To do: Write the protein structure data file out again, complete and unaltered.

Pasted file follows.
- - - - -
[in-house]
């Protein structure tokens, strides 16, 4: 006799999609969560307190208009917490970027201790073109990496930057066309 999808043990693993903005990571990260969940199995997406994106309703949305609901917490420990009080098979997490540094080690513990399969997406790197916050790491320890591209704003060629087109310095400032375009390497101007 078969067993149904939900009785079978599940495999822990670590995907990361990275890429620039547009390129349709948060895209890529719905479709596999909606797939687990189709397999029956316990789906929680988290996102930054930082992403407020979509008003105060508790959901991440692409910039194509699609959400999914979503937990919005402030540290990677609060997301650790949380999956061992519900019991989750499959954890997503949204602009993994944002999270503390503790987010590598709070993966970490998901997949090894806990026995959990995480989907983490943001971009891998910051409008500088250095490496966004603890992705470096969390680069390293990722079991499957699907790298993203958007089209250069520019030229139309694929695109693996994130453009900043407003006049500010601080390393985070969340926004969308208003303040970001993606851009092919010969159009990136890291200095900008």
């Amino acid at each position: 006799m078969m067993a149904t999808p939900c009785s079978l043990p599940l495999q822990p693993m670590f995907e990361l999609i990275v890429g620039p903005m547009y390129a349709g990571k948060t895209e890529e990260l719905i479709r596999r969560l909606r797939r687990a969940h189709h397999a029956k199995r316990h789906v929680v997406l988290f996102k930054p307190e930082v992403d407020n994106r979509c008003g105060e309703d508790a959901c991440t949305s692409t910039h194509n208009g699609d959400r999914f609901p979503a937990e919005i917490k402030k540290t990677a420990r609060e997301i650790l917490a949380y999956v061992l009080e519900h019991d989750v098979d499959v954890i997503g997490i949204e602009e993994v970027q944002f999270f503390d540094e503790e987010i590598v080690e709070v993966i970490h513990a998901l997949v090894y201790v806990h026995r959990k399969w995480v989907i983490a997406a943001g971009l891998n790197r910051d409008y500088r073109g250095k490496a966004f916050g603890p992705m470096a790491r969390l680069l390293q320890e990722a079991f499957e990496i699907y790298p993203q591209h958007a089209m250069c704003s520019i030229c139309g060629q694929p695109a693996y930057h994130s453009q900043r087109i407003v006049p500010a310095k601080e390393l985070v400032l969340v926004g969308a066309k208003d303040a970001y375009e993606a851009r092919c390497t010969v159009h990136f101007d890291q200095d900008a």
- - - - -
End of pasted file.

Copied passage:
[in-house]
């Protein structure tokens, strides 16, 4: 006799999609969560307190208009917490970027201790073109990496930057066309 999808043990693993903005990571990260969940199995997406994106309703949305609901917490420990009080098979997490540094080690513990399969997406790197916050790491320890591209704003060629087109310095400032375009390497101007 078969067993149904939900009785079978599940495999822990670590995907990361990275890429620039547009390129349709948060895209890529719905479709596999909606797939687990189709397999029956316990789906929680988290996102930054930082992403407020979509008003105060508790959901991440692409910039194509699609959400999914979503937990919005402030540290990677609060997301650790949380999956061992519900019991989750499959954890997503949204602009993994944002999270503390503790987010590598709070993966970490998901997949090894806990026995959990995480989907983490943001971009891998910051409008500088250095490496966004603890992705470096969390680069390293990722079991499957699907790298993203958007089209250069520019030229139309694929695109693996994130453009900043407003006049500010601080390393985070969340926004969308208003303040970001993606851009092919010969159009990136890291200095900008």
């Amino acid at each position: 006799m078969m067993a149904t999808p939900c009785s079978l043990p599940l495999q822990p693993m670590f995907e990361l999609i990275v890429g620039p903005m547009y390129a349709g990571k948060t895209e890529e990260l719905i479709r596999r969560l909606r797939r687990a969940h189709h397999a029956k199995r316990h789906v929680v997406l988290f996102k930054p307190e930082v992403d407020n994106r979509c008003g105060e309703d508790a959901c991440t949305s692409t910039h194509n208009g699609d959400r999914f609901p979503a937990e919005i917490k402030k540290t990677a420990r609060e997301i650790l917490a949380y999956v061992l009080e519900h019991d989750v098979d499959v954890i997503g997490i949204e602009e993994v970027q944002f999270f503390d540094e503790e987010i590598v080690e709070v993966i970490h513990a998901l997949v090894y201790v806990h026995r959990k399969w995480v989907i983490a997406a943001g971009l891998n790197r910051d409008y500088r073109g250095k490496a966004f916050g603890p992705m470096a790491r969390l680069l390293q320890e990722a079991f499957e990496i699907y790298p993203q591209h958007a089209m250069c704003s520019i030229c139309g060629q694929p695109a693996y930057h994130s453009q900043r087109i407003v006049p500010a310095k601080e390393l985070v400032l969340v926004g969308a066309k208003d303040a970001y375009e993606a851009r092919c390497t010969v159009h990136f101007d890291q200095d900008a």